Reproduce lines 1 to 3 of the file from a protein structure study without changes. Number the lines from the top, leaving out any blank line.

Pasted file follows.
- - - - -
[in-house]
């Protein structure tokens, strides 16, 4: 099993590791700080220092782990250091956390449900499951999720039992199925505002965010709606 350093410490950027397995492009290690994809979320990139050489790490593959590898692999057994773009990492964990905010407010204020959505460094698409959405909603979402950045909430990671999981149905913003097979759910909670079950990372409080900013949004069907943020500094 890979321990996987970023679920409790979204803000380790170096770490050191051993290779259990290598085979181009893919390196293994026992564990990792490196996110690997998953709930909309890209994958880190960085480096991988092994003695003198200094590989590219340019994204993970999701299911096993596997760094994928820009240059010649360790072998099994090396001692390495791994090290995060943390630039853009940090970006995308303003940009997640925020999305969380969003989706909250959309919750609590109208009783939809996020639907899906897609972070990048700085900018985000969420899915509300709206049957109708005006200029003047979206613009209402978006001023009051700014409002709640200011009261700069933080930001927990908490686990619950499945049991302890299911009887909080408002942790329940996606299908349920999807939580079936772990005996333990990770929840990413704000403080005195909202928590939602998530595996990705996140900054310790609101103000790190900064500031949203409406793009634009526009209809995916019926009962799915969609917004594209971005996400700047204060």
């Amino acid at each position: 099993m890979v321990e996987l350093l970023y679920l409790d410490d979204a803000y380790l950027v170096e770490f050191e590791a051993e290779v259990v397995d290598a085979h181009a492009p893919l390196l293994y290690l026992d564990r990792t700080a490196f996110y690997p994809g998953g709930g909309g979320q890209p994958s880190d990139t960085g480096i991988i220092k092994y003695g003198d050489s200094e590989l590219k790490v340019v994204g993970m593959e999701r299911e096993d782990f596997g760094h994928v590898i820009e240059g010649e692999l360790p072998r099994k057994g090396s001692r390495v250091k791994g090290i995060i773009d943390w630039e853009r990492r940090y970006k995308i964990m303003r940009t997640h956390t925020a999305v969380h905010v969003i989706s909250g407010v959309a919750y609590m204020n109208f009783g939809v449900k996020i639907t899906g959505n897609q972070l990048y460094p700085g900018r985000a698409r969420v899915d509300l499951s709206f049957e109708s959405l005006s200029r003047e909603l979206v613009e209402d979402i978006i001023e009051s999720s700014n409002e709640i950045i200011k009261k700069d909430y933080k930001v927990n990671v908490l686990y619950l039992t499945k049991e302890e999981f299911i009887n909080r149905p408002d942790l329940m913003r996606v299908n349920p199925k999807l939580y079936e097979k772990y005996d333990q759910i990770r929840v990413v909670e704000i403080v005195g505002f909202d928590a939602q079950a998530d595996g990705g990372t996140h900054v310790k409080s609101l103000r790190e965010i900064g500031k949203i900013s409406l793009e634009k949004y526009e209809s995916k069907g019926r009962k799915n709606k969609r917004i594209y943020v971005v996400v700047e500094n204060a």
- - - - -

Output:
[in-house]
């Protein structure tokens, strides 16, 4: 099993590791700080220092782990250091956390449900499951999720039992199925505002965010709606 350093410490950027397995492009290690994809979320990139050489790490593959590898692999057994773009990492964990905010407010204020959505460094698409959405909603979402950045909430990671999981149905913003097979759910909670079950990372409080900013949004069907943020500094 890979321990996987970023679920409790979204803000380790170096770490050191051993290779259990290598085979181009893919390196293994026992564990990792490196996110690997998953709930909309890209994958880190960085480096991988092994003695003198200094590989590219340019994204993970999701299911096993596997760094994928820009240059010649360790072998099994090396001692390495791994090290995060943390630039853009940090970006995308303003940009997640925020999305969380969003989706909250959309919750609590109208009783939809996020639907899906897609972070990048700085900018985000969420899915509300709206049957109708005006200029003047979206613009209402978006001023009051700014409002709640200011009261700069933080930001927990908490686990619950499945049991302890299911009887909080408002942790329940996606299908349920999807939580079936772990005996333990990770929840990413704000403080005195909202928590939602998530595996990705996140900054310790609101103000790190900064500031949203409406793009634009526009209809995916019926009962799915969609917004594209971005996400700047204060």
């Amino acid at each position: 099993m890979v321990e996987l350093l970023y679920l409790d410490d979204a803000y380790l950027v170096e770490f050191e590791a051993e290779v259990v397995d290598a085979h181009a492009p893919l390196l293994y290690l026992d564990r990792t700080a490196f996110y690997p994809g998953g709930g909309g979320q890209p994958s880190d990139t960085g480096i991988i220092k092994y003695g003198d050489s200094e590989l590219k790490v340019v994204g993970m593959e999701r299911e096993d782990f596997g760094h994928v590898i820009e240059g010649e692999l360790p072998r099994k057994g090396s001692r390495v250091k791994g090290i995060i773009d943390w630039e853009r990492r940090y970006k995308i964990m303003r940009t997640h956390t925020a999305v969380h905010v969003i989706s909250g407010v959309a919750y609590m204020n109208f009783g939809v449900k996020i639907t899906g959505n897609q972070l990048y460094p700085g900018r985000a698409r969420v899915d509300l499951s709206f049957e109708s959405l005006s200029r003047e909603l979206v613009e209402d979402i978006i001023e009051s999720s700014n409002e709640i950045i200011k009261k700069d909430y933080k930001v927990n990671v908490l686990y619950l039992t499945k049991e302890e999981f299911i009887n909080r149905p408002d942790l329940m913003r996606v299908n349920p199925k999807l939580y079936e097979k772990y005996d333990q759910i990770r929840v990413v909670e704000i403080v005195g505002f909202d928590a939602q079950a998530d595996g990705g990372t996140h900054v310790k409080s609101l103000r790190e965010i900064g500031k949203i900013s409406l793009e634009k949004y526009e209809s995916k069907g019926r009962k799915n709606k969609r917004i594209y943020v971005v996400v700047e500094n204060a």